Again, it bears repeating that at the beginning of the full-scale invasion, many Russians who would come to support it initially condemned Putin's decision. Later, however, they reached the conclusion that the full-scale war, while abhorrent, had nevertheless been unavoidable, as it had supposedly been forced on Russia. Eventually, this idea of inevitability became a bridge to their support for Russia’s “special military operation.” Their lack of experience in political thinking or participation had caused them to assess the war in ethical, rather than political, terms.

Naturally, this group considered mass military violence unleashed for no apparent reason to be immoral. Paradoxically, however, their apolitical attitude served as the reason why they failed to transform their rightful indignation into a consistent political stance against the Kremlin regime that had committed exactly the kind of aggressive, militaristic act that they professed to oppose. Being against the war, it turned out, was too “political” a step to take in an effort to escape the difficult moral and emotional situation the Kremlin’s war-of-choice had created.

The idea that war was inevitable became a bridge to their support for Russia’s “special military operation”

Respondents’ day-to-day circumstances certainly influence their capacity to understand what is happening around them. Inside Russia, there is no space for anti-war protests or criticism of the war. Open discussions are also out; even among friends, opinions become polarized. Furthermore, many opponents of the war left the country, only to be faced with hardship and isolation abroad before renewing their connection with their homeland.

Gradually, many of these Russians concluded that the war was horrible but inevitable. Moreover, this change of heart has been observed not only in apolitical onlookers, but also in prewar opposition sympathizers. How did that come to pass?

One of the study’s respondents is a successful creative industry worker who abandoned her earlier pro-opposition views in favor of support for Russia's “special military operation.” As she says, “I’ve experienced all stages, from hatred for my country to the feeling of unity with it.”

When asked how she took the news about the beginning of the war, she said: “First, I couldn’t accept my state’s policy. I wanted Putin dead.” After a while, her attitude changed: “At some point, I came to a realization that Russia's involvement was sort of inevitable.”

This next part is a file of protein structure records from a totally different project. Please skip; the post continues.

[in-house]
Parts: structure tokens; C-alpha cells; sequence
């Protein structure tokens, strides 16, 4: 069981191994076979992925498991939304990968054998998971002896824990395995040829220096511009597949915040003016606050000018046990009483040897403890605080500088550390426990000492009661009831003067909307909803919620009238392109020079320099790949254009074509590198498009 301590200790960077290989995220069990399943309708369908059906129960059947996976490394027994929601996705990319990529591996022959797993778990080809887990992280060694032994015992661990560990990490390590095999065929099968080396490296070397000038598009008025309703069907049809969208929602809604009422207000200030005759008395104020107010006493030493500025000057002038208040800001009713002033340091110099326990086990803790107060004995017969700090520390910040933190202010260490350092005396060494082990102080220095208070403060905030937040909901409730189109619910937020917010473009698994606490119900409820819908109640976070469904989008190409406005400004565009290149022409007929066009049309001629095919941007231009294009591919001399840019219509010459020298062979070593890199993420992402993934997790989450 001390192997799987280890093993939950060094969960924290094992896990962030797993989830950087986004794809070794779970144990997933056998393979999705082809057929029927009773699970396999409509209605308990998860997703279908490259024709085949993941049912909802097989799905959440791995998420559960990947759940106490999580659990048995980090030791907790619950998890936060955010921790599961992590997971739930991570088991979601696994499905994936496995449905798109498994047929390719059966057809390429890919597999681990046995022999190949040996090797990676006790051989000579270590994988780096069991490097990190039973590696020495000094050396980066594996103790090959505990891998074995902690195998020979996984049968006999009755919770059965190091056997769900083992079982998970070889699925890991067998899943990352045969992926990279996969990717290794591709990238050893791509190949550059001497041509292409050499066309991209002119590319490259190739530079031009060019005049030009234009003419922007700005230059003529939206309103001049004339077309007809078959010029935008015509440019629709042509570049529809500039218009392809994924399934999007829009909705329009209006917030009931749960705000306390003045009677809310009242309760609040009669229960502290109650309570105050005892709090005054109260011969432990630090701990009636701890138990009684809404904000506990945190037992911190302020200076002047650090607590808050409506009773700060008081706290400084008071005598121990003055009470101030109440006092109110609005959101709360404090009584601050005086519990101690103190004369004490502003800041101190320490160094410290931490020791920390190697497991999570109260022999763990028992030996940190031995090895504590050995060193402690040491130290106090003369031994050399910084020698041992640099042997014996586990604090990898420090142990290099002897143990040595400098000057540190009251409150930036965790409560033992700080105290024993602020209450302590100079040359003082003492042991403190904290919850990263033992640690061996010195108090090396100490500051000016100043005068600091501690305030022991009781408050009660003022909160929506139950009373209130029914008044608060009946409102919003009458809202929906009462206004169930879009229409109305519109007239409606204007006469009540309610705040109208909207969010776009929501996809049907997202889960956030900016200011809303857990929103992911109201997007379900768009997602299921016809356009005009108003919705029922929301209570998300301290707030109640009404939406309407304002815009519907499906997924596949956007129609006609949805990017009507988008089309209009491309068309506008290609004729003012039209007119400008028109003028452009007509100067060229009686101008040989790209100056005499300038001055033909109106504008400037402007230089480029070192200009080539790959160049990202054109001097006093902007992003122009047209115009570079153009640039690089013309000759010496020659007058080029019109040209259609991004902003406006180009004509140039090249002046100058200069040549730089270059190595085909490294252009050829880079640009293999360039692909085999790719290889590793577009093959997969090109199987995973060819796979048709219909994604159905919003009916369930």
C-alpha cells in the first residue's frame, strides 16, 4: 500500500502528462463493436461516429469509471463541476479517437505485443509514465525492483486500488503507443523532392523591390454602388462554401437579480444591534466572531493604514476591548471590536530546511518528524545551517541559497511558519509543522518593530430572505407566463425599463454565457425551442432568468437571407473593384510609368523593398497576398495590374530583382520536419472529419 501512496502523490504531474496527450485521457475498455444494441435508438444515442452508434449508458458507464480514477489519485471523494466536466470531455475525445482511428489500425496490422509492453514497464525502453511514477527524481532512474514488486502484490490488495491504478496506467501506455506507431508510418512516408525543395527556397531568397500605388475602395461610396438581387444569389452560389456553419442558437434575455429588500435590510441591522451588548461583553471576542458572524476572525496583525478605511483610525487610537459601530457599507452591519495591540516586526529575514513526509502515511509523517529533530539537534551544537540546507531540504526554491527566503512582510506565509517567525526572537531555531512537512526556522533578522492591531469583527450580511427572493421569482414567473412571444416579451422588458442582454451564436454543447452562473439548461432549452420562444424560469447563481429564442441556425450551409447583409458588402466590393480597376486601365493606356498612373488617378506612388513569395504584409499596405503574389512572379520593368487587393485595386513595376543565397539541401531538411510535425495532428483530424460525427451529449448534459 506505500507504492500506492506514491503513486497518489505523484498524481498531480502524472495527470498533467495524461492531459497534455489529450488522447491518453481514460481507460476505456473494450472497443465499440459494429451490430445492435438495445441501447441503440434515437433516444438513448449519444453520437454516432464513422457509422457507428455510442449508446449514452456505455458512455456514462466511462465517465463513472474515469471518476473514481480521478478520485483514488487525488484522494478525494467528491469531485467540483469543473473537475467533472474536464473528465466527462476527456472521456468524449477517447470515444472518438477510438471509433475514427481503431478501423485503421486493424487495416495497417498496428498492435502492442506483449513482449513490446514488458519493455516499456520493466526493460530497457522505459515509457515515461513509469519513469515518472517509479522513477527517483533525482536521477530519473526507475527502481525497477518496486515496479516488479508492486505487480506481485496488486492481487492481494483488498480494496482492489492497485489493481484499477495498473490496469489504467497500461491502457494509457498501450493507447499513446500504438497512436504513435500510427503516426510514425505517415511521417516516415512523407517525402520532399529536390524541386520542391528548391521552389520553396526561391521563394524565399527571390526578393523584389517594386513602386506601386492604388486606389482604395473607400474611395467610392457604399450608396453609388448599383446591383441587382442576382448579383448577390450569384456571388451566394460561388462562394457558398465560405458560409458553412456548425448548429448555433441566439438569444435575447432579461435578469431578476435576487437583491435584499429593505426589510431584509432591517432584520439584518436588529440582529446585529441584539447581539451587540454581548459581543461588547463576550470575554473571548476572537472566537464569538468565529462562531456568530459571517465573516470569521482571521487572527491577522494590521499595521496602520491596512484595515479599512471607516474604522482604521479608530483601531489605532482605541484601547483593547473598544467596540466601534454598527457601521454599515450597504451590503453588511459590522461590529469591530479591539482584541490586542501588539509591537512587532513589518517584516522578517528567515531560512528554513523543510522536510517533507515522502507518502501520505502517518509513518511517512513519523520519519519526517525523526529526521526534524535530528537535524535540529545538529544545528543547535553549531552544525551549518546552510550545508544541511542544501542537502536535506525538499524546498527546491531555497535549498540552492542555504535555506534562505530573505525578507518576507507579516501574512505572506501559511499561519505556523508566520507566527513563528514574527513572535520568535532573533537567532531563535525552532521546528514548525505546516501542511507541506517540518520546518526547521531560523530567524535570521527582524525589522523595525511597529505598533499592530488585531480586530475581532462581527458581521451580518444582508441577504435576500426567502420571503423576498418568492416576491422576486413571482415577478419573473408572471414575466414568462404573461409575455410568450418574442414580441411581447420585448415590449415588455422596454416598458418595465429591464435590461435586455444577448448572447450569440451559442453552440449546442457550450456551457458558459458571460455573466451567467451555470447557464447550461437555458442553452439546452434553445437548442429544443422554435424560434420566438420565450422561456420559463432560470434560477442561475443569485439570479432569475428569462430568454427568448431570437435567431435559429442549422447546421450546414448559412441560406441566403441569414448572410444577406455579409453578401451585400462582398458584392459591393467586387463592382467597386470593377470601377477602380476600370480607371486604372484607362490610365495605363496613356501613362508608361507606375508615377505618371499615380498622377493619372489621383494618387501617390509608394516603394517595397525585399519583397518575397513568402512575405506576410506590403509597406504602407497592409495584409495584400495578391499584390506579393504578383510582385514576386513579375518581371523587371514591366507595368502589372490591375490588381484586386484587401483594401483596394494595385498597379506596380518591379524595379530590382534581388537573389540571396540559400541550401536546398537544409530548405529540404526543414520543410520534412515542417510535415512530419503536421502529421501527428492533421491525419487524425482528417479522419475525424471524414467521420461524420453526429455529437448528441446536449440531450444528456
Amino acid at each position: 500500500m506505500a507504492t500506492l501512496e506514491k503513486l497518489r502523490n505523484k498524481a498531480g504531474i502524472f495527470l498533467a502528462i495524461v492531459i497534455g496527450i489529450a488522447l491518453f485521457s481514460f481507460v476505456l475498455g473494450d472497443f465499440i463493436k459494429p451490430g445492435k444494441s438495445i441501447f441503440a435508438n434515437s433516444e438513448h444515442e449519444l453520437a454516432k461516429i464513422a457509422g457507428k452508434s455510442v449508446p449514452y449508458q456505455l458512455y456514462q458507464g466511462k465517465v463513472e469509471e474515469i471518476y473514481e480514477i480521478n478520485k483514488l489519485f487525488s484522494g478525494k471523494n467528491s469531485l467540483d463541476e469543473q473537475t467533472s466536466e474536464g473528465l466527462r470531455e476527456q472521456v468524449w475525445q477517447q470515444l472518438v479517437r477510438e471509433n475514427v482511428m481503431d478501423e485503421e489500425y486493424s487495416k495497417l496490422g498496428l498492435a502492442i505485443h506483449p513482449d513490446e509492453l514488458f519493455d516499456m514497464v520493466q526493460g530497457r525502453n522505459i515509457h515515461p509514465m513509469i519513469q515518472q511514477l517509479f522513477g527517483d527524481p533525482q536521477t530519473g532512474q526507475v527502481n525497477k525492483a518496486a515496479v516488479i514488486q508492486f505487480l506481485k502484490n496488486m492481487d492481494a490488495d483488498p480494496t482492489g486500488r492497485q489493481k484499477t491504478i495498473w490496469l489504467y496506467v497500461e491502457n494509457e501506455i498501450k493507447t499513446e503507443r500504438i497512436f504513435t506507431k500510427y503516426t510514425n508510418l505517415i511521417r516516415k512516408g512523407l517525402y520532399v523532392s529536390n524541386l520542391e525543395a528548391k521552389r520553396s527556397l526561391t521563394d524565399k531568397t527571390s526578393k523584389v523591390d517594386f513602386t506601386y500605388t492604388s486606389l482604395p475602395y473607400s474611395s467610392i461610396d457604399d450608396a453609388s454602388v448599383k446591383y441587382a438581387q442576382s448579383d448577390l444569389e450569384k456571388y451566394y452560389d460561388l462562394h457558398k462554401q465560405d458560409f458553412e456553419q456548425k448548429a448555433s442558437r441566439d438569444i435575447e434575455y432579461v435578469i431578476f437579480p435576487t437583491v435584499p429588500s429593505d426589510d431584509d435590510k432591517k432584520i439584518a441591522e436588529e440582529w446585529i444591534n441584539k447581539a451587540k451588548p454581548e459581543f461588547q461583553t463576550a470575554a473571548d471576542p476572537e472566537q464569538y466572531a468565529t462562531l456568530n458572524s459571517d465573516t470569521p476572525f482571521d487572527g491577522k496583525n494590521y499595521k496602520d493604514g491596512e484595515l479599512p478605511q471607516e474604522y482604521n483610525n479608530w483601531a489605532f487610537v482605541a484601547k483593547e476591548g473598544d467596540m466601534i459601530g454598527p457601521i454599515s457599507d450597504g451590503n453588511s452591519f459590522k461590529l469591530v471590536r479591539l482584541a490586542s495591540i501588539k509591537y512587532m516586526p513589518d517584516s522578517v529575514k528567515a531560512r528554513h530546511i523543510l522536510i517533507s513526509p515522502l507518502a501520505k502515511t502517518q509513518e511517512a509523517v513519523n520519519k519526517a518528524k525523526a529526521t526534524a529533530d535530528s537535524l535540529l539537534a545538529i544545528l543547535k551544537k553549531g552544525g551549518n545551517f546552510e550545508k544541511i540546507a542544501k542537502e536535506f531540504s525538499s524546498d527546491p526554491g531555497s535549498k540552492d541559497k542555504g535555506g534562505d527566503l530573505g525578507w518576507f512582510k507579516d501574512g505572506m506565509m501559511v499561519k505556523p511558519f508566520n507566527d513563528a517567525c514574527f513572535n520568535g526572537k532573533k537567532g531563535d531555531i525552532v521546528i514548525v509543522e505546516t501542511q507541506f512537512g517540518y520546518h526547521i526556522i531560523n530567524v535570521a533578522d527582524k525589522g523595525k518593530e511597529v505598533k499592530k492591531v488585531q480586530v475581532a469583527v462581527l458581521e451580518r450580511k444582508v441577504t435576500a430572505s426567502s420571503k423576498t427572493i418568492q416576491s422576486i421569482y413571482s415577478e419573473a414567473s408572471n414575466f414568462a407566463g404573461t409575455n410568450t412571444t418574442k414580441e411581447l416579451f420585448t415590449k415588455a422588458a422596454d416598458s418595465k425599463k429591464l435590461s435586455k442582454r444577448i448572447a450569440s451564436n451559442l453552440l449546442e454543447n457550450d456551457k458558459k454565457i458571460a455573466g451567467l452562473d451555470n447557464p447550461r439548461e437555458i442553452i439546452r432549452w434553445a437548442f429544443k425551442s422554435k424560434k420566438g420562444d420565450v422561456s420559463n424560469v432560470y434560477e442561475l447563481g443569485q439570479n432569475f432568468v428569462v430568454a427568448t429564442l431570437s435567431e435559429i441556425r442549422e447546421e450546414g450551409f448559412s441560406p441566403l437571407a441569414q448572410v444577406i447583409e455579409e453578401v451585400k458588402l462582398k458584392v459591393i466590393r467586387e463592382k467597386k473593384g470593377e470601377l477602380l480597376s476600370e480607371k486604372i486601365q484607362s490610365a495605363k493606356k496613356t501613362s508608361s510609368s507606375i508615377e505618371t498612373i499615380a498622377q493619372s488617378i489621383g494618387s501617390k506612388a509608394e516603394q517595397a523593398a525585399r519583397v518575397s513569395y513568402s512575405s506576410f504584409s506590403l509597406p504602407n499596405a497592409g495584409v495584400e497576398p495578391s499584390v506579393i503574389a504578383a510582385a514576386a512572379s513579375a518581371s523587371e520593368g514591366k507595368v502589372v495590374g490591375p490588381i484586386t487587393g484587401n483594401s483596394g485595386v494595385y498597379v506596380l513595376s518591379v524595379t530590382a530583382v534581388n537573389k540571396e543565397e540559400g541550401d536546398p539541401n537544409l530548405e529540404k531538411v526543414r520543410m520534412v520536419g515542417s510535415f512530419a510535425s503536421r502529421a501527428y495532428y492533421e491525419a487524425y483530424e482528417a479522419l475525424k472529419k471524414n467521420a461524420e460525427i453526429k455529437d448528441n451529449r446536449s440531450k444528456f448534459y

Like many other respondents, she tends to project the reality of the ongoing war, which she cannot eliminate from her life, onto the general inevitability of wars in human society:

“It was a tough choice but an inevitable one. Agreements had not been honored for a long period of time. We lived without war for a long while, and we thought we could go on like that forever. But as it happens, war is always out there, somewhere on the planet. It used to be far from us. ... It's horrible, it’s reprehensible that such a thing has happened, and our suffering will go on for decades. I see the Russian army's participation in this as something inevitable. It’s disgusting, it's hard, but inevitable.”

With time, she took an interest in history and discovered the fabled geopolitical “confrontation of interests.” When she speaks of it, she uses the expression “grindstones of history.” And so she has picked a side in this eternal standoff between Russia and the West — a “standoff” that is an “objective fact,” as far as she is concerned. However, this does not mean that she adheres to the Kremlin's values or goals.

In their creative attempts at explaining the inevitability of the war against Ukraine, many respondents simply began to forget that they had once seen an alternative path. They see their own position on the war as something that was beyond their capacity to control. Yet accepting the perceived inevitability of a geopolitical struggle is a far cry from actively supporting an unprovoked war of conquest, let alone believing it to be a just one. Still, the Kremlin’s efforts to rally Russian society under its militarist banner have mostly resulted in passive acceptance, even if there remains minimal enthusiastic support.